So I got two harnesses, one for Ruby and one for Cassie, to jury-rig the proposed car tie-downs. That doesn't seem like the greatest idea ever to hit the pike. BUT... I decided to try using them for the daily doggy walk, instead of their collars.

Cassie, a grown dog, is not a dragger. But Ruby the Corgi Pup is only just beginning to get the "heel" idea. She will drag for half a block or so, until her ginger wears down and she remembers. The other day I'd put a rolled leather collar on her instead of her usual wide nylon collar, and I think it hurt her! She started to choke and gasp -- injured trachea? It went on and on and scared the bedoodles out of me. Of ocurse, I picked her up and took her back home.

She's none the worse for wear, but I decided to try using a harness instead.

The difference is AMAZING! Ruby does not drag when she's hooked up to the harness. The gentlest little tug on the leash will remind her to slow down. There's no way it can choke her, and it doesn't seem to irritate her in any place under her little legs or along her flanks.

Don't know why this would be. Back in the day, I tried harnesses on the bodacious GerShep (this dog didn't have drive; she had hyper-drive!), to ridiculous effect. At one point I got this crazy thing that was supposed to discourage dragging by exerting pressure on the dog's forelegs when it surged ahead. Hilariously ineffectual!

This is not a special training harness. When I went into Petco and asked for the easiest-to-use harness in the house, this is what they came up with. And it's very simple: you open it up and slip the left leg in where it's marked "left leg" and the right leg in where it's marked "right leg" and snap it shut. Even I can do it. Size is easy to adjust, and when it's properly fitted, the dog hardly seems to notice it's on.

At any rate, I don't know why it works, but it does work. Ruby is progressing nicely in the doggy-walk training department.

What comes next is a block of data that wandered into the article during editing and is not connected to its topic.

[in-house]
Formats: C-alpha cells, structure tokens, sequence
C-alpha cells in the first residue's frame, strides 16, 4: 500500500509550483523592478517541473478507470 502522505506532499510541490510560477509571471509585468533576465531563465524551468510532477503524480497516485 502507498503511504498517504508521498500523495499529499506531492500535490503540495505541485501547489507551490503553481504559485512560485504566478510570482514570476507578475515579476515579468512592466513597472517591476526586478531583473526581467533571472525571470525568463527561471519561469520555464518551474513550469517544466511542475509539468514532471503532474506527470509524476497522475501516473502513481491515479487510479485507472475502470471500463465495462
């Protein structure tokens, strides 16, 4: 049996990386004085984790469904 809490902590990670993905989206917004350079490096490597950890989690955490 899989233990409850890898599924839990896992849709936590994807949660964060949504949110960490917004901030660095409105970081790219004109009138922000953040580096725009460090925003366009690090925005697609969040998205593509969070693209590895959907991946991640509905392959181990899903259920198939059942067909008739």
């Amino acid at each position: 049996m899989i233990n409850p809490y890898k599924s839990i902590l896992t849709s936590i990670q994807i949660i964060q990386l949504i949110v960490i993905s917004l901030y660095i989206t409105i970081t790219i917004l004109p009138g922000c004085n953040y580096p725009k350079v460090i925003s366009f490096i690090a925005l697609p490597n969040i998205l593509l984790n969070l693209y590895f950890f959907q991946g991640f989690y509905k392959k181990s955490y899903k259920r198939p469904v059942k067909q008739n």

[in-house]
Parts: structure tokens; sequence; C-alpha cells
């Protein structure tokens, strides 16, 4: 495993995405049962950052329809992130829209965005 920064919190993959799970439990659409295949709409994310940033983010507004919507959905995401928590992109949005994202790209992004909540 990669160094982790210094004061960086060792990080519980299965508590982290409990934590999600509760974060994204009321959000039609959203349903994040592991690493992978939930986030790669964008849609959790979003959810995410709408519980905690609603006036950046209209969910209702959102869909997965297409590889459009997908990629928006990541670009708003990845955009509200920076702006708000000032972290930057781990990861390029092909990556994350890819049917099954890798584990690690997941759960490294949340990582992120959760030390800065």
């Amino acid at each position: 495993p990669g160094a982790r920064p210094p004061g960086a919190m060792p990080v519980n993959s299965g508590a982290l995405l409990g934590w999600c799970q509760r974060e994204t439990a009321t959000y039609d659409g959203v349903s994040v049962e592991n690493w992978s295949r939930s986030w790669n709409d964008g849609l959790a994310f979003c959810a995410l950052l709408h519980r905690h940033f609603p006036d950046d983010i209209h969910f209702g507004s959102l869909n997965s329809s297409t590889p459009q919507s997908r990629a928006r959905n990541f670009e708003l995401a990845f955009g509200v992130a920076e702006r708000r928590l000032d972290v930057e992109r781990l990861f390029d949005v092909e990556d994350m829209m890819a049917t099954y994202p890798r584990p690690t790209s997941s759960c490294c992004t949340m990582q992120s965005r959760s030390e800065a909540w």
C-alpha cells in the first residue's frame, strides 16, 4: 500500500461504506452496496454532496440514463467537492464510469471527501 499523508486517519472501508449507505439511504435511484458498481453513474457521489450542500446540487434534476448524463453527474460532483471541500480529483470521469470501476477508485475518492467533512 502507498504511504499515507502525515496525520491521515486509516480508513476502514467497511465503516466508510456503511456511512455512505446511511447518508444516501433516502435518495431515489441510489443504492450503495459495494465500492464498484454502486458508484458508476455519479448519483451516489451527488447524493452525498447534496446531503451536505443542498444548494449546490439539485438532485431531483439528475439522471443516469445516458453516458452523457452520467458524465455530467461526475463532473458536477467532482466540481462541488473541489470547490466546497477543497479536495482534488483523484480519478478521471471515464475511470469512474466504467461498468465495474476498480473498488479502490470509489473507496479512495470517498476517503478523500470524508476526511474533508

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Comment by Vicky Hay on September 2, 2014 at 5:10pm

@ Rebecca: For the nonce, I'm still pretty happy with the step-in harness. This morning we went for a doggy-walk. She pulled a little but by a quarter- or half-way through was doing pretty darned well most of the time. I'm using the obedience-training techniques I learned from Anna the (DRIVEN!) German shepherd's behavioralist, only with the harness instead of a collar.

It's definitely working. She DOES look up into my face when lured to do so and that helps to get her attention. She DOES respond at a change of direction or at a command to "sit." She DOES now understand what "Easy" means. She's getting the idea of what "Wait" means.

The stupid GD surgery and its aftereffects, plus the 110-degree (plus) heat have kept me from taking her out every single day. But even without a once- or twice-daily doggy walk, she's already getting the idea. I think when the weather cools and the surgeon is chased out of my life (we sincerely hope these phenomena coincide in time...), Ruby will be just as polite on the leash as Cassie the Corgi is.

Comment by Rebecca Marie O'Bryan on September 2, 2014 at 1:56pm

i found with every dog i have had does better on a harness but every dog is different. Baden has martingales, regular buckle collars, slip collars, and harnesses. trying to find something that wouldnt cause him to drag me down the street was torture but guess what stopped the pulling? a step in harness. the collars just made him pull the whole walk. the step in harness he would feel me pull back on the leash and he would slow down instantly 

Comment by Vicky Hay on August 30, 2014 at 12:39pm

Maybe the positive response to the harness is just a peculiarity of this individual dog. If so, I sure hope it continues!

Comment by Jane Christensen on August 30, 2014 at 11:33am

I like martingales the best also.

Comment by Vicky Hay on August 29, 2014 at 1:18pm

@ Jen, Yuki & Ellie: Yeah, the usual collar I use is a martingale type. Just happened to have the old rolled leather collar at hand that day...and that's the one that choked her. She does drag a bit with the martingale, though she'll settle down after about half a mile.

Seems weird that she responds so well with the harness. You'd think it would be MUCH easier to engage in the Iditarod routine with a harness. ????  Maybe the deal is that she's somehow stimulated to pull by the collar, and that stimulus isn't there with the harness...I dunno. Whatever, it's mighty nice to discover.

Comment by Yuki & Ellie on August 29, 2014 at 9:57am

Every doggy is different and some simply do better with a harness.  :)  It's good to hear it's working for little Ruby!  Now, if you put a harness onto Yuki he immediately believes that he's a sled dog and needs to start running the Iditarod!  A standard (buckle style) collar causes him to turn his nose up at any command I issue as he just pulls wherever his nose leads him.  The sweet spot for him, at the moment, is a martingale collar paired with a doggy backpack.  The martingale reminds him not to pull so hard and the backpack, complete with a filled water bottle on each side, slows his pace down. 

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